PHILADELPHIA – The major parties’ political pep rallies may be over, but the costs live on for American taxpayers.
While the 113th Congress in 2014 eliminated the 40-year-old Presidential Election Campaign Fund – and the $18-plus million that went to each party committee for its convention, the 114th Congress passed a law giving a combined $100 million – $50 million to each committee – to cover security costs.
Several blocks surrounding the Wells Fargo Center, site of this week’s Democratic National Convention, looked like a militarized zone. Black metal fencing lined the sidewalks and streets, with some law enforcement in battle armor, some patrolling in Mine-Resistant Ambush-Protected vehicles, thousands more securing the area. A similar situation prevailed in Cleveland last week.
Taxpayers from the host cities and counties of the Republican and Democratic Party conventions paid millions of dollars preparing for and putting on the partisan shows.
Philly.com has estimated the total cost of the Democratic convention at $85 million, with much of that price tag going to cover the hefty costs of equipment, lighting, food and the hundreds of employees needed to make it all happen. Labor costs, of course, could be higher if the organizing Democrats would have supplemented the hourly wages up to the $15 or more they have called for in their “most progressive platform ever.”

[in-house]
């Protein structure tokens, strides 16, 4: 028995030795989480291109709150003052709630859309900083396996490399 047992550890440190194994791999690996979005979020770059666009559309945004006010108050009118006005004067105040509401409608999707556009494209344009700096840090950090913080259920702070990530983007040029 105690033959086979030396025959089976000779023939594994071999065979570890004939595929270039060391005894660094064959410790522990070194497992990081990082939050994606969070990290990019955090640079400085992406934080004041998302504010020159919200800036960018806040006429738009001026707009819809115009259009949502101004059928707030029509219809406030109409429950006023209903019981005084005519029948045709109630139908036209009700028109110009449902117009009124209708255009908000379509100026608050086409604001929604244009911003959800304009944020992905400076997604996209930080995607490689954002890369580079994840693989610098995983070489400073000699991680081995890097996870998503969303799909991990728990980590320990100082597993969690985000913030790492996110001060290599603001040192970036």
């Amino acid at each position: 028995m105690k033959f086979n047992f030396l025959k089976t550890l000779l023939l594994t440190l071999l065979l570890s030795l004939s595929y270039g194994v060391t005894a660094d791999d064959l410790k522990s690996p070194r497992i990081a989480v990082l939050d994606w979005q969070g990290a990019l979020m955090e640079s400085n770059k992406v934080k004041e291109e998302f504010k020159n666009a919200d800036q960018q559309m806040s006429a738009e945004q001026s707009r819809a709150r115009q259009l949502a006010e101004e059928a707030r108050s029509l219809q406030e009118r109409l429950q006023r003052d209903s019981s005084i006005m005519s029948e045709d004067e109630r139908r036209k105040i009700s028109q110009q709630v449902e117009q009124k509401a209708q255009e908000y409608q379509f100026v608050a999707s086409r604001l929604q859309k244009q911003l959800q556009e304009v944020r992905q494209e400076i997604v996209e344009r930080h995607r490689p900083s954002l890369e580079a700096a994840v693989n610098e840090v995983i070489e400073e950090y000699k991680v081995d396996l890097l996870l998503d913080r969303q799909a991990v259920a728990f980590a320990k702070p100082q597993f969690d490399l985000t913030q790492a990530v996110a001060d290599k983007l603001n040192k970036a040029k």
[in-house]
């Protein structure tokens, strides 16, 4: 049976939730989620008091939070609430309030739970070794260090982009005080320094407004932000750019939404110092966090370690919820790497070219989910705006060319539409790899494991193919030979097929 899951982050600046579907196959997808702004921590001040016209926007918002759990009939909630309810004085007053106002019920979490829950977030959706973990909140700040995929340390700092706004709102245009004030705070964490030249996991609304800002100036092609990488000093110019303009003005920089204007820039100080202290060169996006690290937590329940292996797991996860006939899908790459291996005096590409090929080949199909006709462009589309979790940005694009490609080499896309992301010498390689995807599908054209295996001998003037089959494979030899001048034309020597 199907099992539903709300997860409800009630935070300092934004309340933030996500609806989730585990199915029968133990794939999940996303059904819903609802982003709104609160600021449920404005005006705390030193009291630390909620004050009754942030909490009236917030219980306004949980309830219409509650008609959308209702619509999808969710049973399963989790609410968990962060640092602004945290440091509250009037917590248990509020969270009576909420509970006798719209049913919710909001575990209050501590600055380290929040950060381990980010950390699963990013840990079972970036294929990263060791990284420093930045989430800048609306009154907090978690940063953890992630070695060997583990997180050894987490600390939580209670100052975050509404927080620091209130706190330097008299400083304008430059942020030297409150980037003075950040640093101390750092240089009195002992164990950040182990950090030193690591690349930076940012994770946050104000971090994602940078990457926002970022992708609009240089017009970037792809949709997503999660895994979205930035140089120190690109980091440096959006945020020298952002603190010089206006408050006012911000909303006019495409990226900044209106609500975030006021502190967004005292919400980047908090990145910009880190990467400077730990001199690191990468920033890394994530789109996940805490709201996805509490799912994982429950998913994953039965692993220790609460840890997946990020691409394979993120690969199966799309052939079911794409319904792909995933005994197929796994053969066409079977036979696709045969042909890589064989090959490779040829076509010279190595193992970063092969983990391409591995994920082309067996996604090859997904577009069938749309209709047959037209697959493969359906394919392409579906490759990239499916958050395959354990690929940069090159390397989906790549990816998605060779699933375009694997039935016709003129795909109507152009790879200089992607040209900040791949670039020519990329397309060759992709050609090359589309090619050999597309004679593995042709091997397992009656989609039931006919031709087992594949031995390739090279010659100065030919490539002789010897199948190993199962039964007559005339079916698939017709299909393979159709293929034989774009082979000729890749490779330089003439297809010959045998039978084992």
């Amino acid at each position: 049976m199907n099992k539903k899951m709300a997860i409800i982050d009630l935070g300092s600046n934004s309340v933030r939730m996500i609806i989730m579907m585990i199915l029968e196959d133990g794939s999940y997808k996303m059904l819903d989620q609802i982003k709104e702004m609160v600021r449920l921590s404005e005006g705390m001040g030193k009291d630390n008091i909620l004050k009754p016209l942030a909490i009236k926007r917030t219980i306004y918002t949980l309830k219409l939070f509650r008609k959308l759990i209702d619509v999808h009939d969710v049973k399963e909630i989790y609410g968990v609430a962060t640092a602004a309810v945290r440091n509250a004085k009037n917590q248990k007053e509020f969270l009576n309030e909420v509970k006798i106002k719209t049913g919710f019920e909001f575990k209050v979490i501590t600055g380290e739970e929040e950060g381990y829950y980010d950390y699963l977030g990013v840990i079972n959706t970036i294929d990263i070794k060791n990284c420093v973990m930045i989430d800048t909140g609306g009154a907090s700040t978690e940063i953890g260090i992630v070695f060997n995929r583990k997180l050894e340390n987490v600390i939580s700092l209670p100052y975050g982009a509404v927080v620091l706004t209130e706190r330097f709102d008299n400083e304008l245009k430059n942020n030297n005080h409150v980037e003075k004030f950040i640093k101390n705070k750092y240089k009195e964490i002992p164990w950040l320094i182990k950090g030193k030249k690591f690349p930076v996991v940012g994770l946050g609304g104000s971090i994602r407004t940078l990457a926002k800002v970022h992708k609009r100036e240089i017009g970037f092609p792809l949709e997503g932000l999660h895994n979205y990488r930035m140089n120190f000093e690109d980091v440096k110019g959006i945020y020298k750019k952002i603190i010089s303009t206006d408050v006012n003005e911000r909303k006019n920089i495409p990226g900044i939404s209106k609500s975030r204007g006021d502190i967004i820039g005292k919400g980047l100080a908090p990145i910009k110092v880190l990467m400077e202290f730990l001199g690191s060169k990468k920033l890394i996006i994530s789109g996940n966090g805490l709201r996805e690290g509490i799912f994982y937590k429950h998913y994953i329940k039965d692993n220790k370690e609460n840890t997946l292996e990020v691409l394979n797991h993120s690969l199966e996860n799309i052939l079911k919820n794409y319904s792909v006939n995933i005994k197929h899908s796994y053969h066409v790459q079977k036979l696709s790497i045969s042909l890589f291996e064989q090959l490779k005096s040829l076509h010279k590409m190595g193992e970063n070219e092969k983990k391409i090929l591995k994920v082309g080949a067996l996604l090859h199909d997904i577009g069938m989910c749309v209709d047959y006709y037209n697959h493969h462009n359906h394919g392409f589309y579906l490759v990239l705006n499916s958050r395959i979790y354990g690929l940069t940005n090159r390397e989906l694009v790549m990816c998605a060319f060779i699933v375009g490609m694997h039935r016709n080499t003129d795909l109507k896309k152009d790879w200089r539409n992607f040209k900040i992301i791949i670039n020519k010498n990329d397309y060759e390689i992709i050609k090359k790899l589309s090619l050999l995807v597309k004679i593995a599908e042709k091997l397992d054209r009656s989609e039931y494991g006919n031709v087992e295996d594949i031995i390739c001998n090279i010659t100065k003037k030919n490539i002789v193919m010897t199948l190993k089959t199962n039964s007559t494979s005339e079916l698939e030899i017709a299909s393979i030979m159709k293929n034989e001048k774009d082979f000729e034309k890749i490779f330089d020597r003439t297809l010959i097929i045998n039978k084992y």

The GOP’s Cleveland Host Committee set a goal of raising $64 million to pay for the Republican Party convention, according to Yahoo Finance.
The parties’ committees raise millions of dollars to help pay for the conventions, bolstered by expanded federal contribution limits for individual and political action committees.
The Cleveland and Philadelphia metropolitan areas project hundreds of millions of dollars in economic impact, a pretty decent return on investment. But taxpayers from most everywhere else in the country are left paying much of the bill for these partisan parties.